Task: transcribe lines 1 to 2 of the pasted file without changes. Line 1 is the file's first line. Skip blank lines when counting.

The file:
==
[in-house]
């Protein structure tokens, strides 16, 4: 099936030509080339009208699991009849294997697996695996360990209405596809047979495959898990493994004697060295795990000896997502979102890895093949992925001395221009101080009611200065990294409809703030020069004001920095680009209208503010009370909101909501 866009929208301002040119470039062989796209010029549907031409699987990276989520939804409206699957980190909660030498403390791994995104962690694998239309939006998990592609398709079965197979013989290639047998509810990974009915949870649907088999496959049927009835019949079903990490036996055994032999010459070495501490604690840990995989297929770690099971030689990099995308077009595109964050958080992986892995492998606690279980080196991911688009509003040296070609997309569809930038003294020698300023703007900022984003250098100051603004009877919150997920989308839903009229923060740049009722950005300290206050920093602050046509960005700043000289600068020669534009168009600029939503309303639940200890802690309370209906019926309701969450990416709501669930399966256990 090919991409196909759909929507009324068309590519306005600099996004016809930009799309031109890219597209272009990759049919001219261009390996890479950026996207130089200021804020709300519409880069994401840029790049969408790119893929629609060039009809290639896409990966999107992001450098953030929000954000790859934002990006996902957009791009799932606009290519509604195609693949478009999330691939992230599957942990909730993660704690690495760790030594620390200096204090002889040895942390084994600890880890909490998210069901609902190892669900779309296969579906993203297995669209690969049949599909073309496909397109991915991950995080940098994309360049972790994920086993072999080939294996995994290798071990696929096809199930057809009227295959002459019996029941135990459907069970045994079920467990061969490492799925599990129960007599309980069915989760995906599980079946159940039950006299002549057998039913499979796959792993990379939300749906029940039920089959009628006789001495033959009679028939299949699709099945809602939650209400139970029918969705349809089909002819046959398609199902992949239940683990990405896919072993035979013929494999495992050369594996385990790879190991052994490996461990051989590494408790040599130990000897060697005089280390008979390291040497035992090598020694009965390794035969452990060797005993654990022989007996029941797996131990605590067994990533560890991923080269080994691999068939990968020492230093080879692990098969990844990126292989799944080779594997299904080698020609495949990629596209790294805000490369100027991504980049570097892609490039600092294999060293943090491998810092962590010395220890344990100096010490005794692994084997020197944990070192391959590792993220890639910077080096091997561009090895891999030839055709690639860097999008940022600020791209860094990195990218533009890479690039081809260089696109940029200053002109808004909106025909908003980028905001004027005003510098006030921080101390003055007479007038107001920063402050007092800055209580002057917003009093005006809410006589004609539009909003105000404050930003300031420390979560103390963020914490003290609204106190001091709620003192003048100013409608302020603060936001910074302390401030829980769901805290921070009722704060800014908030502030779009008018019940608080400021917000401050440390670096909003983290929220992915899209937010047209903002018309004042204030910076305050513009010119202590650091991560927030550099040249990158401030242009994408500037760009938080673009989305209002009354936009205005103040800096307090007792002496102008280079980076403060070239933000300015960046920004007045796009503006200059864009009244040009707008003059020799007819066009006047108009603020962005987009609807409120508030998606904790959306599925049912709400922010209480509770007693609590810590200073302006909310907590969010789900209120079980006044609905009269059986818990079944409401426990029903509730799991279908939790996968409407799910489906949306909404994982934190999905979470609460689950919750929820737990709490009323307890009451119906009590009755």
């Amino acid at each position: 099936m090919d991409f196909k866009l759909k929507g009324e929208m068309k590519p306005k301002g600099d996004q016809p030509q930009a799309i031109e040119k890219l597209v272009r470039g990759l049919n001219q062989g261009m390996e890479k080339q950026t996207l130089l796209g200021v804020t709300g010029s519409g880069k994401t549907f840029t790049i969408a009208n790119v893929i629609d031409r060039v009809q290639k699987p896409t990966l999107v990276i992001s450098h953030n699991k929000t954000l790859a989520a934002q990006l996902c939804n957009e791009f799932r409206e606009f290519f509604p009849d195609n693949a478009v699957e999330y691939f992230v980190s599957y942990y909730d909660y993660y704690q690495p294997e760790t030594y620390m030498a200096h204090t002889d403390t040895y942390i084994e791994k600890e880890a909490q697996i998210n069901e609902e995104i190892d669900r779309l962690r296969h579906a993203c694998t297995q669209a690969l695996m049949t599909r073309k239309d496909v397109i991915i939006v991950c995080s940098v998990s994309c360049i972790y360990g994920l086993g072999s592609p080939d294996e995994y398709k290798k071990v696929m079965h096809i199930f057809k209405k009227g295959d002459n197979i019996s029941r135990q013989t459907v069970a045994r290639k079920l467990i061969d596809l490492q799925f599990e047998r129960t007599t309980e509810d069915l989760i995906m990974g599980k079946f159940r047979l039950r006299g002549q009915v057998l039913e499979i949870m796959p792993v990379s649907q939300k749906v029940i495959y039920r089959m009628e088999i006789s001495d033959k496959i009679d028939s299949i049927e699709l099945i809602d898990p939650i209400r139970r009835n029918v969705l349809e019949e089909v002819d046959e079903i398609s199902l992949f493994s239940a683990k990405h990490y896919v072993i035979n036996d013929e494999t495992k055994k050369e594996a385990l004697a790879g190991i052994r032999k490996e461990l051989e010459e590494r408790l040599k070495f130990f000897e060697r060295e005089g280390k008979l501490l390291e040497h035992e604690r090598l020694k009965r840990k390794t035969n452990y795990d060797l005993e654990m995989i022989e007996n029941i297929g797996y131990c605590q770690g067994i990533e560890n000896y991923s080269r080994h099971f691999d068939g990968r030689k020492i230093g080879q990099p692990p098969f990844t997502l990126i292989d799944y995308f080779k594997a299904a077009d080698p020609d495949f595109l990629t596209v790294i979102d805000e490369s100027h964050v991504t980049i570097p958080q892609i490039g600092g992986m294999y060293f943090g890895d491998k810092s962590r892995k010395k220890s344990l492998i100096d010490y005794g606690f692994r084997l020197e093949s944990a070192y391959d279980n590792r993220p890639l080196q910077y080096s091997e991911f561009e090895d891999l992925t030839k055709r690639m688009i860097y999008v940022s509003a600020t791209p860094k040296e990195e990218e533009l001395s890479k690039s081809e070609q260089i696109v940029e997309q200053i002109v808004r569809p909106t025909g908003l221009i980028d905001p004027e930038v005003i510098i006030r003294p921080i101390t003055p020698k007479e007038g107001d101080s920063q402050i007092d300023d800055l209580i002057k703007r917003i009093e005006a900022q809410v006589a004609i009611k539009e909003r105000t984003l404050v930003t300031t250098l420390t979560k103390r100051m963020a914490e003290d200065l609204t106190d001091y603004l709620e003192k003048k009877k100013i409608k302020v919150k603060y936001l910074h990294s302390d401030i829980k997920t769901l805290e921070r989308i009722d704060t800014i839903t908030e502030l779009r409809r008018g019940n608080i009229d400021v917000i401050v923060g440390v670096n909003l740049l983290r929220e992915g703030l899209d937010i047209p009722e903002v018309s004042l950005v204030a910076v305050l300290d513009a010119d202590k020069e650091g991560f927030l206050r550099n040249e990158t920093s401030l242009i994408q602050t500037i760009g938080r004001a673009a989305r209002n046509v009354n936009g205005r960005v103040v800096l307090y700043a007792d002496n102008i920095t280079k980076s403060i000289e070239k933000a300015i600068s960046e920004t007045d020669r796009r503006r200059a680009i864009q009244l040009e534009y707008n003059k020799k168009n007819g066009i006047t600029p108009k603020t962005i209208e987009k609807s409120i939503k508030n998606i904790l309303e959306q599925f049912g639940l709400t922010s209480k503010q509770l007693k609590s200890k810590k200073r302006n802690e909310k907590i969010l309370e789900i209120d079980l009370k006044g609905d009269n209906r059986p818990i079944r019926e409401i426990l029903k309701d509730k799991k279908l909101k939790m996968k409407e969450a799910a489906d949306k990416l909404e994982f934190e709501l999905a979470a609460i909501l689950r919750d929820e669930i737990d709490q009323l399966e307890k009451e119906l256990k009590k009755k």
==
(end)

[in-house]
């Protein structure tokens, strides 16, 4: 099936030509080339009208699991009849294997697996695996360990209405596809047979495959898990493994004697060295795990000896997502979102890895093949992925001395221009101080009611200065990294409809703030020069004001920095680009209208503010009370909101909501 866009929208301002040119470039062989796209010029549907031409699987990276989520939804409206699957980190909660030498403390791994995104962690694998239309939006998990592609398709079965197979013989290639047998509810990974009915949870649907088999496959049927009835019949079903990490036996055994032999010459070495501490604690840990995989297929770690099971030689990099995308077009595109964050958080992986892995492998606690279980080196991911688009509003040296070609997309569809930038003294020698300023703007900022984003250098100051603004009877919150997920989308839903009229923060740049009722950005300290206050920093602050046509960005700043000289600068020669534009168009600029939503309303639940200890802690309370209906019926309701969450990416709501669930399966256990 090919991409196909759909929507009324068309590519306005600099996004016809930009799309031109890219597209272009990759049919001219261009390996890479950026996207130089200021804020709300519409880069994401840029790049969408790119893929629609060039009809290639896409990966999107992001450098953030929000954000790859934002990006996902957009791009799932606009290519509604195609693949478009999330691939992230599957942990909730993660704690690495760790030594620390200096204090002889040895942390084994600890880890909490998210069901609902190892669900779309296969579906993203297995669209690969049949599909073309496909397109991915991950995080940098994309360049972790994920086993072999080939294996995994290798071990696929096809199930057809009227295959002459019996029941135990459907069970045994079920467990061969490492799925599990129960007599309980069915989760995906599980079946159940039950006299002549057998039913499979796959792993990379939300749906029940039920089959009628006789001495033959009679028939299949699709099945809602939650209400139970029918969705349809089909002819046959398609199902992949239940683990990405896919072993035979013929494999495992050369594996385990790879190991052994490996461990051989590494408790040599130990000897060697005089280390008979390291040497035992090598020694009965390794035969452990060797005993654990022989007996029941797996131990605590067994990533560890991923080269080994691999068939990968020492230093080879692990098969990844990126292989799944080779594997299904080698020609495949990629596209790294805000490369100027991504980049570097892609490039600092294999060293943090491998810092962590010395220890344990100096010490005794692994084997020197944990070192391959590792993220890639910077080096091997561009090895891999030839055709690639860097999008940022600020791209860094990195990218533009890479690039081809260089696109940029200053002109808004909106025909908003980028905001004027005003510098006030921080101390003055007479007038107001920063402050007092800055209580002057917003009093005006809410006589004609539009909003105000404050930003300031420390979560103390963020914490003290609204106190001091709620003192003048100013409608302020603060936001910074302390401030829980769901805290921070009722704060800014908030502030779009008018019940608080400021917000401050440390670096909003983290929220992915899209937010047209903002018309004042204030910076305050513009010119202590650091991560927030550099040249990158401030242009994408500037760009938080673009989305209002009354936009205005103040800096307090007792002496102008280079980076403060070239933000300015960046920004007045796009503006200059864009009244040009707008003059020799007819066009006047108009603020962005987009609807409120508030998606904790959306599925049912709400922010209480509770007693609590810590200073302006909310907590969010789900209120079980006044609905009269059986818990079944409401426990029903509730799991279908939790996968409407799910489906949306909404994982934190999905979470609460689950919750929820737990709490009323307890009451119906009590009755």